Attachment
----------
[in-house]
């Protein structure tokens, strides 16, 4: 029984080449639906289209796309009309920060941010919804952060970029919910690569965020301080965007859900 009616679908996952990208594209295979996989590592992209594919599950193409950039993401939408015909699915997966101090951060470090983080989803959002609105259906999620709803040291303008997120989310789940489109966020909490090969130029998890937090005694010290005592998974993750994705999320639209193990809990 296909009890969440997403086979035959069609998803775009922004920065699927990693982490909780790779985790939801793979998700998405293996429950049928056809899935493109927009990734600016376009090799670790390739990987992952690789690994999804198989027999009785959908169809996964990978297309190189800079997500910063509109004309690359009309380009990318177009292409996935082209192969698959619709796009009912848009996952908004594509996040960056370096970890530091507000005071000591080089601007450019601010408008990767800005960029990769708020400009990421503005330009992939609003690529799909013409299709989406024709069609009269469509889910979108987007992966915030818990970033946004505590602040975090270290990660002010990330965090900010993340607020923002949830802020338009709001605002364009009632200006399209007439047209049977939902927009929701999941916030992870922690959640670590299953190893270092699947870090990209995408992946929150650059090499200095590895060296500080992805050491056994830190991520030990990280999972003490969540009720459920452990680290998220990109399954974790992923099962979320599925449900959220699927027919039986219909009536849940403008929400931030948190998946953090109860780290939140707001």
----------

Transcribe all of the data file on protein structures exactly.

[in-house]
């Protein structure tokens, strides 16, 4: 029984080449639906289209796309009309920060941010919804952060970029919910690569965020301080965007859900 009616679908996952990208594209295979996989590592992209594919599950193409950039993401939408015909699915997966101090951060470090983080989803959002609105259906999620709803040291303008997120989310789940489109966020909490090969130029998890937090005694010290005592998974993750994705999320639209193990809990 296909009890969440997403086979035959069609998803775009922004920065699927990693982490909780790779985790939801793979998700998405293996429950049928056809899935493109927009990734600016376009090799670790390739990987992952690789690994999804198989027999009785959908169809996964990978297309190189800079997500910063509109004309690359009309380009990318177009292409996935082209192969698959619709796009009912848009996952908004594509996040960056370096970890530091507000005071000591080089601007450019601010408008990767800005960029990769708020400009990421503005330009992939609003690529799909013409299709989406024709069609009269469509889910979108987007992966915030818990970033946004505590602040975090270290990660002010990330965090900010993340607020923002949830802020338009709001605002364009009632200006399209007439047209049977939902927009929701999941916030992870922690959640670590299953190893270092699947870090990209995408992946929150650059090499200095590895060296500080992805050491056994830190991520030990990280999972003490969540009720459920452990680290998220990109399954974790992923099962979320599925449900959220699927027919039986219909009536849940403008929400931030948190998946953090109860780290939140707001």